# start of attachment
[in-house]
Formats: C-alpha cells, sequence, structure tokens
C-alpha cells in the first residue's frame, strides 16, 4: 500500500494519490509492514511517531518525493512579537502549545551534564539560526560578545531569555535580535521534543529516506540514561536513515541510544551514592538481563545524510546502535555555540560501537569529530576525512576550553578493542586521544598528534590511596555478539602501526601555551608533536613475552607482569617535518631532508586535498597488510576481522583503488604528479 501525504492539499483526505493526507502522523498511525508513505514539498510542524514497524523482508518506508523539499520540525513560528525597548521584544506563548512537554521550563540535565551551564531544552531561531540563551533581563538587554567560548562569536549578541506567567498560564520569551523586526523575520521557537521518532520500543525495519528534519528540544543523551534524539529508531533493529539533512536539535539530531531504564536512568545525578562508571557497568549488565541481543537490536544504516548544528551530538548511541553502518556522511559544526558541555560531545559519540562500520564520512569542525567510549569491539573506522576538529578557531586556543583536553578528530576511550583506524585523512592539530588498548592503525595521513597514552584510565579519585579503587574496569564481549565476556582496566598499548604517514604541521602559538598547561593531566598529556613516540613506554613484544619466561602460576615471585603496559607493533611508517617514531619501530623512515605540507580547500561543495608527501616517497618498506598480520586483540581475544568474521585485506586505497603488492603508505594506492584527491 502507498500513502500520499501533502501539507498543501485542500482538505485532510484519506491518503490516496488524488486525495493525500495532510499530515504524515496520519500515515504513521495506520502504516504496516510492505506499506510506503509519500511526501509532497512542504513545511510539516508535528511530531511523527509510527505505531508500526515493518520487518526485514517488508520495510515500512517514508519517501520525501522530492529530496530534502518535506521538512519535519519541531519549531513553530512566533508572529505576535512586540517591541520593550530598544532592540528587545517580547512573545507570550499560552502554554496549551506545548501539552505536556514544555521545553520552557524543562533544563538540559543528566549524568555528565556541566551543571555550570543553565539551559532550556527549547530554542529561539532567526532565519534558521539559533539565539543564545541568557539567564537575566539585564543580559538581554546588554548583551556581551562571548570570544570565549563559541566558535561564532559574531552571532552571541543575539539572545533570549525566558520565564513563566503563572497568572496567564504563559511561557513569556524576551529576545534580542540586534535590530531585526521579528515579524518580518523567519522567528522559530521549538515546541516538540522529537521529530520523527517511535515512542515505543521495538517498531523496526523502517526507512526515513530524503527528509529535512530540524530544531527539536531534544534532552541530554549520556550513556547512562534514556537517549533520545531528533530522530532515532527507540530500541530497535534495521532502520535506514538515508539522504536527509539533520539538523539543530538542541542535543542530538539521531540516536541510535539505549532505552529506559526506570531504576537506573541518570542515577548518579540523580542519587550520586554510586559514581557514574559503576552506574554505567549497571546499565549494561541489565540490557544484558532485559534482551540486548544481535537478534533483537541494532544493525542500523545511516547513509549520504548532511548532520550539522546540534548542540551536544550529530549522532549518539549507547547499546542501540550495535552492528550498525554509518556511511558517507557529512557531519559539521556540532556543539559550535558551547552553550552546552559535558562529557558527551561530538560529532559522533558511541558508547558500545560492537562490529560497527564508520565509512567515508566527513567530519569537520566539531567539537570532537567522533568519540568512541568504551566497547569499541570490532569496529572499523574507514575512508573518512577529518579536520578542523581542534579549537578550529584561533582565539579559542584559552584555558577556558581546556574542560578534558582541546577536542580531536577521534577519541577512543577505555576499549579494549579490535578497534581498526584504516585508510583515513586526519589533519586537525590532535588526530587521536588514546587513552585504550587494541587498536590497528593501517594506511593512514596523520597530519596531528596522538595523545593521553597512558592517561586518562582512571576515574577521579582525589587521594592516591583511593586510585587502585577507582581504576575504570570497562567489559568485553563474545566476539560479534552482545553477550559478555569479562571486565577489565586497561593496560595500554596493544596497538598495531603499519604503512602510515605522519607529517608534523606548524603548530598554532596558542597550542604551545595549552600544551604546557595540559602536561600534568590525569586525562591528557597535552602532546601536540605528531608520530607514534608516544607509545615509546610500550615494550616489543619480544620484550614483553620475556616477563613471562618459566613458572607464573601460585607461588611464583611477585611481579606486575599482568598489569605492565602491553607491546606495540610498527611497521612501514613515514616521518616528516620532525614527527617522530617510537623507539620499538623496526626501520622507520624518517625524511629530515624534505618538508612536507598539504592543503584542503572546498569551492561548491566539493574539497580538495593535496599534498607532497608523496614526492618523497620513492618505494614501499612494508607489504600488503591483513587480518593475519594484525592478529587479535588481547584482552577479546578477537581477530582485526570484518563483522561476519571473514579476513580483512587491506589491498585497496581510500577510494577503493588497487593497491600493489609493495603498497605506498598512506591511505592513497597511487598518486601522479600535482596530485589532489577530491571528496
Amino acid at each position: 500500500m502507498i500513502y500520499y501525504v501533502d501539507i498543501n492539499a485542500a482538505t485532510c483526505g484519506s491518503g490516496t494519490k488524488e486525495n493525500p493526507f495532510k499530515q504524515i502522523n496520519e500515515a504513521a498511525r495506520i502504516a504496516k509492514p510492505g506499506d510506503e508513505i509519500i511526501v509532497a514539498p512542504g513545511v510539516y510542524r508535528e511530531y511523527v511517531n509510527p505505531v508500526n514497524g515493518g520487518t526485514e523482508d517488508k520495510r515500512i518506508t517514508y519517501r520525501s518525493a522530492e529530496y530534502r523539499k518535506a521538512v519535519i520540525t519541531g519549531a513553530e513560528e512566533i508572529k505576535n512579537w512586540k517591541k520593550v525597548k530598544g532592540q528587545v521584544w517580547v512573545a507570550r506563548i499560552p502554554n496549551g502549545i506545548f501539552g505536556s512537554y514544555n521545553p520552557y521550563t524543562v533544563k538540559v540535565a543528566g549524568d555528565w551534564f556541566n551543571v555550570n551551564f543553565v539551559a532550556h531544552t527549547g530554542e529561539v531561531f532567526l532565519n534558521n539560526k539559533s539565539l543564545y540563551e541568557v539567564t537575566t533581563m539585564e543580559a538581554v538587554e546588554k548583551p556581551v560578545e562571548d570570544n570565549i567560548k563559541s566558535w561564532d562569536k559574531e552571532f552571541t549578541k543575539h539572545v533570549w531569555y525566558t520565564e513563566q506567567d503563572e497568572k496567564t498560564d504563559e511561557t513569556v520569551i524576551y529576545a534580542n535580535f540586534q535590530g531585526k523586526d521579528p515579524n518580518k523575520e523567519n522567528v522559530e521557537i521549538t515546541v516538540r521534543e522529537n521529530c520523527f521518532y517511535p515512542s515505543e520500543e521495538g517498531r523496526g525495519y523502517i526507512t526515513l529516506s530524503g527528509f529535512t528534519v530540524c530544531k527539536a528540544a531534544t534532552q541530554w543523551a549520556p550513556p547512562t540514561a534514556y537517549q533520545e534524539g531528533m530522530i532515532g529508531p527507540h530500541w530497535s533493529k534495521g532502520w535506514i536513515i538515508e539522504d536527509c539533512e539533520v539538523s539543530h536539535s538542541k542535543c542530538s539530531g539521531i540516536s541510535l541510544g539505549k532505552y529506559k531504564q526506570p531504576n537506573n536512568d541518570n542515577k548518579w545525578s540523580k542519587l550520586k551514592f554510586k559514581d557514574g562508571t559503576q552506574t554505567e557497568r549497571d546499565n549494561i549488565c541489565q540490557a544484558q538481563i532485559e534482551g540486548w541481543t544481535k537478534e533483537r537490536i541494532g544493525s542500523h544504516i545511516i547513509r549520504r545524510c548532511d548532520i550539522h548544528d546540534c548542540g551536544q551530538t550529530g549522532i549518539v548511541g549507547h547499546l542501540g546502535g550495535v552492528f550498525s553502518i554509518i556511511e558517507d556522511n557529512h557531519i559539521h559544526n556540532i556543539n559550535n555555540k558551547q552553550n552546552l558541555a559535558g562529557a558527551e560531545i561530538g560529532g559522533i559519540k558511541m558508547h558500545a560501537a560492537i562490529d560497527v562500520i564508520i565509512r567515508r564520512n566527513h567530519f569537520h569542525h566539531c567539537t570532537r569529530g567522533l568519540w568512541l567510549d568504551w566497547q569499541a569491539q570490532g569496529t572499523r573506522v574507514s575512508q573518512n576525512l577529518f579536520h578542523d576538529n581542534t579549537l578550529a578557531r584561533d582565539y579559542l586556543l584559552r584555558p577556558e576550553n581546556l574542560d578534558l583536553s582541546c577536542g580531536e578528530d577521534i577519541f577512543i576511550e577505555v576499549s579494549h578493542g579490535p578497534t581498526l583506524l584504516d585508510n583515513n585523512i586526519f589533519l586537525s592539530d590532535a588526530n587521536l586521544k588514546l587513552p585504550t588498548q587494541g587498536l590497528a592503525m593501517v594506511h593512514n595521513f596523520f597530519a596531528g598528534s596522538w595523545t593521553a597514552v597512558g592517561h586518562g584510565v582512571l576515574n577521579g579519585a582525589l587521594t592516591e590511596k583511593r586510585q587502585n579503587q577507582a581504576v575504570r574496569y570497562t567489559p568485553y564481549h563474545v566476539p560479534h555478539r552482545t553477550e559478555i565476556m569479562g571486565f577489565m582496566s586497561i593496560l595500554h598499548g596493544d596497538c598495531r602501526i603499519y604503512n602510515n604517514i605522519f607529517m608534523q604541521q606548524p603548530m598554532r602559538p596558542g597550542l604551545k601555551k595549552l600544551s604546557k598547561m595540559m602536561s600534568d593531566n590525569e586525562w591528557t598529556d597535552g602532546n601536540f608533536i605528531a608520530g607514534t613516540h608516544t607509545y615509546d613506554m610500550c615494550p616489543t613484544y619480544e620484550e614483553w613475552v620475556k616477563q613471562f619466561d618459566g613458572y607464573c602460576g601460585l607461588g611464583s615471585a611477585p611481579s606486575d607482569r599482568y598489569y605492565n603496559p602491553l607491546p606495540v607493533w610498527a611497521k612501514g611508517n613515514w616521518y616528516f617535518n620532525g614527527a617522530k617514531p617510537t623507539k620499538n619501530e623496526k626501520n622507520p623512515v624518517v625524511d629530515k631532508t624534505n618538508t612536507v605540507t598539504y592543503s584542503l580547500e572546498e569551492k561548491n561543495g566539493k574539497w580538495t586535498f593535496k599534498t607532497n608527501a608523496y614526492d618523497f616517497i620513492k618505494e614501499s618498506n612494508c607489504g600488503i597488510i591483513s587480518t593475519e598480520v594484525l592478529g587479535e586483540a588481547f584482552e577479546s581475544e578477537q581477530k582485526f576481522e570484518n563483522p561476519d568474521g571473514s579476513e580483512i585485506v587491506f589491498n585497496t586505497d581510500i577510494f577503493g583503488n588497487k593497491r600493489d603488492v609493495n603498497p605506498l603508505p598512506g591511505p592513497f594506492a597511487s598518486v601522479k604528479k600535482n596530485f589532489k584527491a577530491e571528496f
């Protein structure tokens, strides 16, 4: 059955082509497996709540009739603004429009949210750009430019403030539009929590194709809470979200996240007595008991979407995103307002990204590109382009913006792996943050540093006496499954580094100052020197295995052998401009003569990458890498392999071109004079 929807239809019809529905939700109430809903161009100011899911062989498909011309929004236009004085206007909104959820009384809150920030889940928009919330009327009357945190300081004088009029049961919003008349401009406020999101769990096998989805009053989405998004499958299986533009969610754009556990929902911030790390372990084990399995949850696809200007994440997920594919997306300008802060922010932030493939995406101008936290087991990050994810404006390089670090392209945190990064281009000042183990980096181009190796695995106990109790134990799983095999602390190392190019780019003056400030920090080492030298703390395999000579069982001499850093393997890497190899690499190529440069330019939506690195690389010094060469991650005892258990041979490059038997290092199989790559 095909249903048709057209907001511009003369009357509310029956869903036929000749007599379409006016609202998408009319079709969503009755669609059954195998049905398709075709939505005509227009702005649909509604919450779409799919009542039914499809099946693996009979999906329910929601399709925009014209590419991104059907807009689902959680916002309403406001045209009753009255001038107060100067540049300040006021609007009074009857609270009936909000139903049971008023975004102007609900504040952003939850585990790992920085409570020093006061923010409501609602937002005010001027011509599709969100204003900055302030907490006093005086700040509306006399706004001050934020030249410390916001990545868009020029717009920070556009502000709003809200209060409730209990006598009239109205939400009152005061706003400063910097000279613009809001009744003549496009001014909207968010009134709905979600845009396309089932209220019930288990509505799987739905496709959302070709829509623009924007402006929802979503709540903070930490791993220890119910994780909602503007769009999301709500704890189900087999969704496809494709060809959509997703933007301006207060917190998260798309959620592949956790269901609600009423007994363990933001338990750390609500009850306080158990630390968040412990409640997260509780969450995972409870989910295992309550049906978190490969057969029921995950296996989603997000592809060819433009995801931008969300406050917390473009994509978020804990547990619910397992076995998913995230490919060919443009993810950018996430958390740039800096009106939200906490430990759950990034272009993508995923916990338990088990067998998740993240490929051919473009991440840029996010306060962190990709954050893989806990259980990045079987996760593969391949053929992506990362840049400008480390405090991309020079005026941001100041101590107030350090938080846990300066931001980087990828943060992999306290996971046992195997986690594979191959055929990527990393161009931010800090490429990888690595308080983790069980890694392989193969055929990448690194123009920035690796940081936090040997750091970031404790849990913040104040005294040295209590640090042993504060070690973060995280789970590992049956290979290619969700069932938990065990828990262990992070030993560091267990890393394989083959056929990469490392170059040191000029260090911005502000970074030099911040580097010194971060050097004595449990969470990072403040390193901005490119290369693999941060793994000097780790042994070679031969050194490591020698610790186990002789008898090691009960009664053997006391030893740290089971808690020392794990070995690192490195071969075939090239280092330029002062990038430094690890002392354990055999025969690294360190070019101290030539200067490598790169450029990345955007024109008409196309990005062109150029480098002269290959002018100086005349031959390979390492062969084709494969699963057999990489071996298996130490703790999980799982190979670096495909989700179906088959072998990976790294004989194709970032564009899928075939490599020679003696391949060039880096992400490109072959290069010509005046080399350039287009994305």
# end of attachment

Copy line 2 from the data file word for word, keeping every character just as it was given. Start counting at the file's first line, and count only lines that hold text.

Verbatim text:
Formats: C-alpha cells, sequence, structure tokens